19 June 2013
New Words… Same Mission
The current mission statement for the Port of Siuslaw is a rather lengthy and wordy statement that talks about “delivering high-quality asset management”; “economic development services”; and “measurable economic and community development benefits”. When they were beginning the port’s long term financial planning process, staff members took a look at it and, in the words of manager Bob Forsythe, made a suggestion to the commission.
Bob Forsythe – “Hey guys, you need to work on this because it just doesn’t flow, you know.”
Forsythe says the core message was sound, but…
Bob Forsythe – “It didn’t roll off the tip of your tongue like it should and so we’re just trying to make it, you know, a little more easily stated if you will.”
So, a new statement was drafted… that Forsythe says reflects the intentions of that original message. The outgoing commission will meet this evening at the Port office on Harbor Street to take action on the new statement… They’re also expected to discuss and adopt both the final draft of the five year strategic business plan and the budget for the upcoming year… they meet at seven.
Funding for timber counties?
A U.S. Senate Committee has endorsed legislation to extend federal subsidies for timber counties one more year, and to protect more wilderness and wild rivers in Oregon.
Senator Ron Wyden said yesterday the two bills are part of his effort to solve the funding crisis for Oregon timber counties, which are struggling to finance law enforcement since the subsidies expired. Still to come is some way to increase timber harvests on what are known as the O&C lands in Western Oregon.
One bill would extend federal subsidies to timber counties nationwide, though at a rate five percent lower than before.
Another would create two new wilderness areas in central and southwestern Oregon and extend wild river protection to parts of the Rogue, Chetco and Molalla rivers.
Gas prices on the west coast are lower this week as regional supply and distribution issues have been resolved. The national average price for a gallon of regular unleaded is down two-and-a-half cents in the past week to $3.61. Oregon’s average price, as measured by Triple-A, down a similar amount, but is 20-cents higher at $3.81. Prices at the pump on Florence are down a nickel this week to $3.74 a gallon… that’s 12-cents a gallon less than a year ago at this time.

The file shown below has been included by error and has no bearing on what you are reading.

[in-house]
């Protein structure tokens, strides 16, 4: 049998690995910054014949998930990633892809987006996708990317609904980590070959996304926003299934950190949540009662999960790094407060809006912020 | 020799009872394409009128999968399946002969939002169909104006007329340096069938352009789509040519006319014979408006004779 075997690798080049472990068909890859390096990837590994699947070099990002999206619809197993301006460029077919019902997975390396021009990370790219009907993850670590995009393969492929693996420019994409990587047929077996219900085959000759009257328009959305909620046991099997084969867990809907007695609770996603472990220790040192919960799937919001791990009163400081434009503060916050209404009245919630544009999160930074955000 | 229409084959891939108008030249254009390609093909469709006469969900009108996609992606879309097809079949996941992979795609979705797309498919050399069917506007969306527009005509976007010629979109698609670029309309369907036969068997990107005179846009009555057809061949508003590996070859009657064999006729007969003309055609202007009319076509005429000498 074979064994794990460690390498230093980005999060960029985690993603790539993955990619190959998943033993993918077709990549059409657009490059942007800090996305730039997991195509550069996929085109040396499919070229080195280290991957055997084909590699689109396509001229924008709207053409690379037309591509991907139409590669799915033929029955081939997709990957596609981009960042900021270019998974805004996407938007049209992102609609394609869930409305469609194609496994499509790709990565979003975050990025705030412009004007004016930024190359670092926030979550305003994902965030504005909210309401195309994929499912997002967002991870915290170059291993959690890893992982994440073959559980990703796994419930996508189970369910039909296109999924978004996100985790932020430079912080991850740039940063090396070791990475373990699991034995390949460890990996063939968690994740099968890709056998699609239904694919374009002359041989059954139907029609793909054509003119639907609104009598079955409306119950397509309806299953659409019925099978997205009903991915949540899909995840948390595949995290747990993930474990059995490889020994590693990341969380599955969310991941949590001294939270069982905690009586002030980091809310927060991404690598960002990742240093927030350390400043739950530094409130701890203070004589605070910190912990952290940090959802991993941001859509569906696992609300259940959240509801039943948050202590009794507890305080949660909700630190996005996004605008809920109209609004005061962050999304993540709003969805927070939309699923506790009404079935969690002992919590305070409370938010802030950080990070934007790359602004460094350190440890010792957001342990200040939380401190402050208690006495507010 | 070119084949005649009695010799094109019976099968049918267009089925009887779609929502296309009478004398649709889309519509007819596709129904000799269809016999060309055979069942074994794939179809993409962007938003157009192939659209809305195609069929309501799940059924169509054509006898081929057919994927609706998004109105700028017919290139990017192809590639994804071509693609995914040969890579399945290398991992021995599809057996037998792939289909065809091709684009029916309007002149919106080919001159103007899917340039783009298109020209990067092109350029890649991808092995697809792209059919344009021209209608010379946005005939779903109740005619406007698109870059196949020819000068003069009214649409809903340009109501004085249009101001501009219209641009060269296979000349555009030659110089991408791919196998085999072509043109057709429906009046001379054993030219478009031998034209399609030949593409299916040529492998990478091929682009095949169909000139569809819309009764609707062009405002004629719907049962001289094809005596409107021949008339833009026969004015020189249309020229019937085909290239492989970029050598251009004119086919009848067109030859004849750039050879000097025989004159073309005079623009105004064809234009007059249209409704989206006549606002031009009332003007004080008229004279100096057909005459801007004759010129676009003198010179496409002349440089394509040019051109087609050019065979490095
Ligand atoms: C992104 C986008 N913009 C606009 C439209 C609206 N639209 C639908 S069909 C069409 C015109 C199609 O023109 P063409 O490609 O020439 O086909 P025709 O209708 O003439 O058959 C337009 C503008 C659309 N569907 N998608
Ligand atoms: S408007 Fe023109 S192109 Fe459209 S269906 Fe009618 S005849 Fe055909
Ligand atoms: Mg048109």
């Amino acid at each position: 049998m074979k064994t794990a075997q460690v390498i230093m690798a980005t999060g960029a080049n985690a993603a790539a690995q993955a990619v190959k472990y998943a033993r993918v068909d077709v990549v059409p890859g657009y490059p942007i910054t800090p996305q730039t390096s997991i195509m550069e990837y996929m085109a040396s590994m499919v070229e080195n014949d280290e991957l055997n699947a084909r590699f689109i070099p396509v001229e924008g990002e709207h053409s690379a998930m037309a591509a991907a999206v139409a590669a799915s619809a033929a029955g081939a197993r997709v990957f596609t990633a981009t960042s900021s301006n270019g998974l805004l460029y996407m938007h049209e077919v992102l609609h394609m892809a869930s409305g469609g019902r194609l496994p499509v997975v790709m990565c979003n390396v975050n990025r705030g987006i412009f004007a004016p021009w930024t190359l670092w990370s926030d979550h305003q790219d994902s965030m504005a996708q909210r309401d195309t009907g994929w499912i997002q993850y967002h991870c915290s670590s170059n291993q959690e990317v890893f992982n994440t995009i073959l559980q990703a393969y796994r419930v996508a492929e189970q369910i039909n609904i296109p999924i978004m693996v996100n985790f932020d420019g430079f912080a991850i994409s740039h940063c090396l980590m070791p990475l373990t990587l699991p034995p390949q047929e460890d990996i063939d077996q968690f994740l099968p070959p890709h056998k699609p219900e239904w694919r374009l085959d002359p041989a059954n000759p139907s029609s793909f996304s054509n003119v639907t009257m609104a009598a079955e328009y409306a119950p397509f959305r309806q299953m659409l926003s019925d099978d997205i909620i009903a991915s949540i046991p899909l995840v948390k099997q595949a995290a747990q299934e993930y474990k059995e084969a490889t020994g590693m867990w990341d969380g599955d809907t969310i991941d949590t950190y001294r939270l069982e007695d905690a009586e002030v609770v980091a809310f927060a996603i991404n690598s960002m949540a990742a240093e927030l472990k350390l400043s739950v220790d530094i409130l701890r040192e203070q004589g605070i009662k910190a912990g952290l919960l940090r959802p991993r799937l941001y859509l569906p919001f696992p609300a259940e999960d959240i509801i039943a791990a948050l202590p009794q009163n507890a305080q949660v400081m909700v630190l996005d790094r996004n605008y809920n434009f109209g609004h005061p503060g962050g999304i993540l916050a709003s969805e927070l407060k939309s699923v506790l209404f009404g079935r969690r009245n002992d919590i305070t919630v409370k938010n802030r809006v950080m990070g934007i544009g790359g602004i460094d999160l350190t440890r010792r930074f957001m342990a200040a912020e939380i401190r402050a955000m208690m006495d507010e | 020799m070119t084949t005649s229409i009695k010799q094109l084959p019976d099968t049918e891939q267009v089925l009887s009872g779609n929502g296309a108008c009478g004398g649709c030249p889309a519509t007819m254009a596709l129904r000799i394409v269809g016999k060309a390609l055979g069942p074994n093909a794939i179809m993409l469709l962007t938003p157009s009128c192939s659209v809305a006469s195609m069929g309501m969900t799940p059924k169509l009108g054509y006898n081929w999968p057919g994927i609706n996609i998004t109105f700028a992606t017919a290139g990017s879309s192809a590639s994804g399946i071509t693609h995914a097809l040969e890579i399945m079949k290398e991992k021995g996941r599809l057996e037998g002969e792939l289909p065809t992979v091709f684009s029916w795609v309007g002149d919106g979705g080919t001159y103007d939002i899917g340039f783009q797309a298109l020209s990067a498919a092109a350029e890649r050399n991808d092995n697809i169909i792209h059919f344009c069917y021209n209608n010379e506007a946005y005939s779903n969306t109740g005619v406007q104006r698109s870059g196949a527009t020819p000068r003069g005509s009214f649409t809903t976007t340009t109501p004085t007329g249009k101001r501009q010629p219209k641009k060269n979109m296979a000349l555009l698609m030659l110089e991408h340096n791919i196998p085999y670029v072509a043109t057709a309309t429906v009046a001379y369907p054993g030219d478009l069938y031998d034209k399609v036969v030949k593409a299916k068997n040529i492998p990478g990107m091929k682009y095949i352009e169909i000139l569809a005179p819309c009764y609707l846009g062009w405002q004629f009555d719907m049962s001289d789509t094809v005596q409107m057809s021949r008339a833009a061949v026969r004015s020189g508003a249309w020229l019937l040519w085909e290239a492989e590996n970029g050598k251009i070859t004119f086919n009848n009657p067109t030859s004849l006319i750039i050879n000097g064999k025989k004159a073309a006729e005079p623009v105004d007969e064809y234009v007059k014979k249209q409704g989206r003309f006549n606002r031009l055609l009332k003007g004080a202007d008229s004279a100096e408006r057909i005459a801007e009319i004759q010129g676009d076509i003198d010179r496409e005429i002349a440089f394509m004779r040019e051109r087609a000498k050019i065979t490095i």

The legal fireworks season in Oregon begins Sunday… that’s when the nearly 800 fireworks retailers in the state can begin selling them. Rich Hoover with the Oregon Fire Marshal’s office is reminding residents to make sure the fireworks they use are not only legal… but are used in a safe manner.
He says anything that flies explodes or travels more than six-feet on the ground or 12-inches in the air is prohibited.
Hoover also said the state of Oregon has banned fireworks use on all Oregon beaches, in parks and campgrounds. Federal agencies have also placed public lands off limits for the discharge of fireworks; and many local governments have restrictions. In Florence they’re banned completely on Port of Siuslaw property and the City has made them off-limits on sidewalks and many other rights-of-way.
Hoover says illegal fireworks can be expensive… fines for violation can be up to $500 for each item. If the fireworks… legal or illegal… cause damage, the person responsible can be required to pay for firefighting costs as well as the damages.